Landowners across the region are worried about a carbon dioxide pipeline project in eastern South Dakota and wind farms. Candidates were asked what they thought of private industry and its use of eminent domain.
Summit Carbon Solutions proposed a 2,000 mile pipeline that would pump liquefied carbon dioxide from 31 ethanol plants in South Dakota, North Dakota, Minnesota, Iowa and Nebraska so it could be stored a mile underground in western North Dakota.
The company seeks the use of eminent domain, with which private land can be taken against a landowner’s will, in return for payment, and converted to public use, if there is a public interest.
For many, there is a difference between the government using eminent domain to, say, build a highway or utility, and a for-profit company being granted permission to use it.
As people have concerns about the safety of carbon dioxide pipelines, Gabel said he understands if they are uncomfortable with a pipeline running through their property. But by working with county zoning officials to help investigate issues, he said he can make informed and fair decisions about eminent domain.
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“As far as the wind turbines, we’ve improved the ordinance significantly. I would have liked to see more setback between homes and wind turbines, but I think it’s significantly improved from what it was,” Gabel said.
Jorgenson voiced support for the CO2 pipeline, but said he doesn’t believe there is a future for wind turbines and that they pose a public safety risk.
“If there was a fire, how do you deal with it? No one can answer that, and there have been fires,” he said.
Paulsen thinks landowners should have more say in what private companies can do with eminent domain.
“I believe in the rights of individuals and landowners, and it is important to protect those rights. It is important that landowners feel confident and comfortable in their position to have the first voice when these companies go address them,” he said.
Schoenbeck noted how essential eminent domain is to the quality of life for South Dakotans.
“If you like to flip the switch and the light comes on, it’s because of eminent domain. The electricity of that switch? It’s not magic,” he said.
Keep education local
Candidates were also asked if the role of the local school district is as important today as it was.
Removing local government from decision-making in South Dakota education was opposed by all candidates in District 4.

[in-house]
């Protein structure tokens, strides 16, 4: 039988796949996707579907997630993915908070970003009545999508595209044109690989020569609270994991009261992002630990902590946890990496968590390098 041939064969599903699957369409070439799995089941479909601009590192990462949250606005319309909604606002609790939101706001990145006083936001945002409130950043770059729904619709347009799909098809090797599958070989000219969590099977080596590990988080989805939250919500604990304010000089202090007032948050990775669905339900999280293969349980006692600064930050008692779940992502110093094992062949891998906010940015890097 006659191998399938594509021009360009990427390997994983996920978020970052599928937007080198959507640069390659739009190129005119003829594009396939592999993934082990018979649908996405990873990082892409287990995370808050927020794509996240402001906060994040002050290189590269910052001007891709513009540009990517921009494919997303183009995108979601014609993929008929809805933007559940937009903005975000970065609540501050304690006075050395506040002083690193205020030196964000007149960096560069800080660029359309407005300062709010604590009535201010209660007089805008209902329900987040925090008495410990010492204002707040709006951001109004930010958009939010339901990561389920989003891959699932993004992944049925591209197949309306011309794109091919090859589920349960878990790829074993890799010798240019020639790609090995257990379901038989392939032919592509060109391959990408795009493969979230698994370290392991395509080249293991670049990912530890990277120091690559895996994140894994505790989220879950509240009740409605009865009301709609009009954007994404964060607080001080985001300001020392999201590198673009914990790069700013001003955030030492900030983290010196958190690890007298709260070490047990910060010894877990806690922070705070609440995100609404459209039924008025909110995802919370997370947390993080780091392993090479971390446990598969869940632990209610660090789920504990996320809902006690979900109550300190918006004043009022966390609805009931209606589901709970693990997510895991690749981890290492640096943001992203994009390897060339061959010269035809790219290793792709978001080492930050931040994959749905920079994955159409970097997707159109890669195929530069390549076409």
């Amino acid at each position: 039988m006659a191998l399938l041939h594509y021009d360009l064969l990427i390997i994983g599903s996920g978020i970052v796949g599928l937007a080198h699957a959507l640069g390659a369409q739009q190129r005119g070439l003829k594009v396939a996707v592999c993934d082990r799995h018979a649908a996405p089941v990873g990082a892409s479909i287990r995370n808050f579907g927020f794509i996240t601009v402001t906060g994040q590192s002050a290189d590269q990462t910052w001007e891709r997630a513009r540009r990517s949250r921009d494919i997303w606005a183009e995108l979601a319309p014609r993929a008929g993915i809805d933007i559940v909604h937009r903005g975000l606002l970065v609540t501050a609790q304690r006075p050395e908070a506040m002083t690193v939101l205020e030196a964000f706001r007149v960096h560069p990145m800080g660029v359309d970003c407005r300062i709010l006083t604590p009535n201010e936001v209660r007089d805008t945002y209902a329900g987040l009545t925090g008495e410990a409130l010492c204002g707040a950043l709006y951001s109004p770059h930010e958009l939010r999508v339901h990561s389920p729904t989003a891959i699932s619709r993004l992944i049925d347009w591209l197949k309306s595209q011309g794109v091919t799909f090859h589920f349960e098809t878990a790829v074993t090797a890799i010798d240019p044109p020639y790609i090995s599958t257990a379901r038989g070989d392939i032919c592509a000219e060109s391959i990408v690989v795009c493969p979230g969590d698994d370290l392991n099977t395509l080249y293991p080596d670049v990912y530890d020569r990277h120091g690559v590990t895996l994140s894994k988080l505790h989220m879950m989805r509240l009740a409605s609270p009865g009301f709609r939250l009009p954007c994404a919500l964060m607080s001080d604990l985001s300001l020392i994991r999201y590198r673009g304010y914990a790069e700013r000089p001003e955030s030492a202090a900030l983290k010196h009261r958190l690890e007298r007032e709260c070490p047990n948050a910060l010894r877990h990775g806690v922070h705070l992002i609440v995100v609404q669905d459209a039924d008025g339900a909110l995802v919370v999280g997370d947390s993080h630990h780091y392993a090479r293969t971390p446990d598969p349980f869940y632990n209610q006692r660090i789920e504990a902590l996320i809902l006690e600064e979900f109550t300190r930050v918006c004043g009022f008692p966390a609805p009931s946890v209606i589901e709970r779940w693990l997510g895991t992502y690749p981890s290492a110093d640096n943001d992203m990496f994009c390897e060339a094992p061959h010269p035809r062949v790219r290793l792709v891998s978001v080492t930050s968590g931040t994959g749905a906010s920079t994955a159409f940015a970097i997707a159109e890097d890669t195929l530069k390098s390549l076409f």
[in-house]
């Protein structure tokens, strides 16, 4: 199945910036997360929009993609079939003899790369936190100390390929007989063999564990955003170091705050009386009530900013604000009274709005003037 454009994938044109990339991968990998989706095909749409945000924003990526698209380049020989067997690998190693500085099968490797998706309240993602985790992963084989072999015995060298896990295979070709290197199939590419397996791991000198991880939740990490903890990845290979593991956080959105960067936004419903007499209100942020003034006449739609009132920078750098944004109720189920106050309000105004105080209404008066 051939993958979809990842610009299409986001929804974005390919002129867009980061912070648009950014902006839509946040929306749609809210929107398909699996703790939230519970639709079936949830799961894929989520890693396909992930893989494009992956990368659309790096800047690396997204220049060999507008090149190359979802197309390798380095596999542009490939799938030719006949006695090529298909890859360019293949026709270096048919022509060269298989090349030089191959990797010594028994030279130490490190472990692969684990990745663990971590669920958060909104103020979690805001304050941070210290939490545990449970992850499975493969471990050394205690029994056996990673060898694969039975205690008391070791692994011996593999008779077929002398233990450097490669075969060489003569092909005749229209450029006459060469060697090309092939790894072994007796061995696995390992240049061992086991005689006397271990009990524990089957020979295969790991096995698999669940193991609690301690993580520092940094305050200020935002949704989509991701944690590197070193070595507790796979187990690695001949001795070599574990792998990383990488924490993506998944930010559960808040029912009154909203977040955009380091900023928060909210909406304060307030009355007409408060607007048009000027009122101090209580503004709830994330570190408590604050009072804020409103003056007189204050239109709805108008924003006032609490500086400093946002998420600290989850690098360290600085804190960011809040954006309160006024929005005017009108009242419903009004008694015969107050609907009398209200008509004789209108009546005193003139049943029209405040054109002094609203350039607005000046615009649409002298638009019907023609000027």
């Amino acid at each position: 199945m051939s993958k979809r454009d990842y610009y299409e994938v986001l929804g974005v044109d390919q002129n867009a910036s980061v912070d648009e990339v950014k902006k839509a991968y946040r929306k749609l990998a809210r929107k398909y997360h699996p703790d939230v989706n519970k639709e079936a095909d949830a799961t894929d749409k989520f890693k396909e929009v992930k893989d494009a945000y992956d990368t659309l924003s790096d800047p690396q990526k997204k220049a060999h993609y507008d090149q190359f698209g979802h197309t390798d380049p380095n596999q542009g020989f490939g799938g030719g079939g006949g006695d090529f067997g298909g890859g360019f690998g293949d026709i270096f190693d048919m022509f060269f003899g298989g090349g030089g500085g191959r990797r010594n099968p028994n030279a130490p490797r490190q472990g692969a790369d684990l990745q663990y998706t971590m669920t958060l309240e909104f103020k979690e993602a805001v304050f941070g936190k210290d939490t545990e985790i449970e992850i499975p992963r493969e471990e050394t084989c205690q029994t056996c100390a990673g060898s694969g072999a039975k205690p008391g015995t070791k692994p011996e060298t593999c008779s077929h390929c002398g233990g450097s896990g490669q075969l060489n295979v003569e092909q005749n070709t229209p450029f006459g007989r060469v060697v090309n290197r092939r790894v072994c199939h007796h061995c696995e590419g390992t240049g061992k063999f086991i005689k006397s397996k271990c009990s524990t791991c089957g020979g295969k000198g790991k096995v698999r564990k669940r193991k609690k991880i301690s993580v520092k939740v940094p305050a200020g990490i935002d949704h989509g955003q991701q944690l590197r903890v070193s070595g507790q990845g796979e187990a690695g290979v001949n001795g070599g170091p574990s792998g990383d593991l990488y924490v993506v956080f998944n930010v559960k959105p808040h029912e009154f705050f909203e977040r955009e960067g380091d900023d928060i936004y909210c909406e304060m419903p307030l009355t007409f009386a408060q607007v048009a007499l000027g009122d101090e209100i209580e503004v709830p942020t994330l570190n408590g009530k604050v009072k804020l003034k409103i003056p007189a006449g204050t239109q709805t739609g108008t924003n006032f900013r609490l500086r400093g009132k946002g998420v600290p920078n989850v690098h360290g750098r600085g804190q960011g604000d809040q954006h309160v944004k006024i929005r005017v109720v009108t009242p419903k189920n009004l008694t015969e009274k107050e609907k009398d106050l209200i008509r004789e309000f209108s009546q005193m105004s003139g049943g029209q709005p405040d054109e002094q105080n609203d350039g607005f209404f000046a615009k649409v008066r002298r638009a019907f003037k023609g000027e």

“I would like to keep it local, and taking more government away from education would be a plus,” Grimm said. “I think we see the heavy hand of the government trying to push the curriculum forward and allow all sorts of things to come into the school system, which I think would go against our values for the most part. of South Dakota.”
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Living in a small community that has fought to keep its school open, Rausch said he sees the value of a direct stake in local education.
“Local input is the best. We want to know who the teachers are. We want to know who the administrators are,” he said.
Common street service installation
Candidates for the county commission were asked if they supported the county and Watertown having a joint street service facility on land the city recently purchased.
The City Council approved the expenditure of $1.2 million to purchase approximately 27 acres along State Route 20 North for the Streets Service Building. Including the purchase of the land, the new facility is expected to cost approximately $7.5 million.
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“Both the city and the county are parts of local government, so if you find a way to be profitable, you do it,” Gable said. “But you have to be careful with pots of money. If you have funds that were clearly intended for county use, you want to make sure you’re spending those dollars legally.”
Jorgenson is also in favor of sharing the site and costs with Watertown. However, if the purpose of co-locating the facility is to save money for the county and city, he cautions against overspending on construction.
“We don’t need all the glitz and glamor of a new building if it doesn’t help our situation,” he said.